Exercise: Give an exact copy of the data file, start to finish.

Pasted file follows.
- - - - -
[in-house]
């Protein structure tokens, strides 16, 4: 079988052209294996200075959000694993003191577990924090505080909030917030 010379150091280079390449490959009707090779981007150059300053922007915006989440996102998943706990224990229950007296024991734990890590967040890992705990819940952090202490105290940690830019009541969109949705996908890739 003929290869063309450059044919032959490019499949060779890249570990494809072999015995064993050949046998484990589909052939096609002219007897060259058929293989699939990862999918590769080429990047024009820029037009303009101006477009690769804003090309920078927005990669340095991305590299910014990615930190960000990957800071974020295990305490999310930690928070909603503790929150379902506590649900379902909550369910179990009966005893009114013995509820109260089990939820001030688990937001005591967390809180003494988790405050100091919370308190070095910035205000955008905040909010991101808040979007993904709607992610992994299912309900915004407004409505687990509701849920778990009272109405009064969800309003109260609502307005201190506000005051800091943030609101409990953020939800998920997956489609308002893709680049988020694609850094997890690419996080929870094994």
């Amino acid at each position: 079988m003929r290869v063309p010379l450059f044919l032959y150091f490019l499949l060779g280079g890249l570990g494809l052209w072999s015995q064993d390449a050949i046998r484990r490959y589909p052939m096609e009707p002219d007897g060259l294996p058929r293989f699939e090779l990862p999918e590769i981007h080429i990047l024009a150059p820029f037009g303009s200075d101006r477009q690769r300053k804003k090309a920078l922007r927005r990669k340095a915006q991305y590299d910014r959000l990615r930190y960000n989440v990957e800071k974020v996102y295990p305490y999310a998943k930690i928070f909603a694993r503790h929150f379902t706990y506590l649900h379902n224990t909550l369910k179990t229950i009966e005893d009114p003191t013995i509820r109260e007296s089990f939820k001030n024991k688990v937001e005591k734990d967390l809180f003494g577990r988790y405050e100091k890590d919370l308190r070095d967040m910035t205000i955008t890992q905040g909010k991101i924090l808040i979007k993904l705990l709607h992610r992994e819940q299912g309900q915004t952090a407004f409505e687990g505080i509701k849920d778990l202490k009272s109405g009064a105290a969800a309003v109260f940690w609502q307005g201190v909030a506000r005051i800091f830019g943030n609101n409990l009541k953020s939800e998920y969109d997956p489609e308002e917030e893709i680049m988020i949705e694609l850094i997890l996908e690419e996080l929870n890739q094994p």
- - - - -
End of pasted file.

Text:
[in-house]
């Protein structure tokens, strides 16, 4: 079988052209294996200075959000694993003191577990924090505080909030917030 010379150091280079390449490959009707090779981007150059300053922007915006989440996102998943706990224990229950007296024991734990890590967040890992705990819940952090202490105290940690830019009541969109949705996908890739 003929290869063309450059044919032959490019499949060779890249570990494809072999015995064993050949046998484990589909052939096609002219007897060259058929293989699939990862999918590769080429990047024009820029037009303009101006477009690769804003090309920078927005990669340095991305590299910014990615930190960000990957800071974020295990305490999310930690928070909603503790929150379902506590649900379902909550369910179990009966005893009114013995509820109260089990939820001030688990937001005591967390809180003494988790405050100091919370308190070095910035205000955008905040909010991101808040979007993904709607992610992994299912309900915004407004409505687990509701849920778990009272109405009064969800309003109260609502307005201190506000005051800091943030609101409990953020939800998920997956489609308002893709680049988020694609850094997890690419996080929870094994």
């Amino acid at each position: 079988m003929r290869v063309p010379l450059f044919l032959y150091f490019l499949l060779g280079g890249l570990g494809l052209w072999s015995q064993d390449a050949i046998r484990r490959y589909p052939m096609e009707p002219d007897g060259l294996p058929r293989f699939e090779l990862p999918e590769i981007h080429i990047l024009a150059p820029f037009g303009s200075d101006r477009q690769r300053k804003k090309a920078l922007r927005r990669k340095a915006q991305y590299d910014r959000l990615r930190y960000n989440v990957e800071k974020v996102y295990p305490y999310a998943k930690i928070f909603a694993r503790h929150f379902t706990y506590l649900h379902n224990t909550l369910k179990t229950i009966e005893d009114p003191t013995i509820r109260e007296s089990f939820k001030n024991k688990v937001e005591k734990d967390l809180f003494g577990r988790y405050e100091k890590d919370l308190r070095d967040m910035t205000i955008t890992q905040g909010k991101i924090l808040i979007k993904l705990l709607h992610r992994e819940q299912g309900q915004t952090a407004f409505e687990g505080i509701k849920d778990l202490k009272s109405g009064a105290a969800a309003v109260f940690w609502q307005g201190v909030a506000r005051i800091f830019g943030n609101n409990l009541k953020s939800e998920y969109d997956p489609e308002e917030e893709i680049m988020i949705e694609l850094i997890l996908e690419e996080l929870n890739q094994p």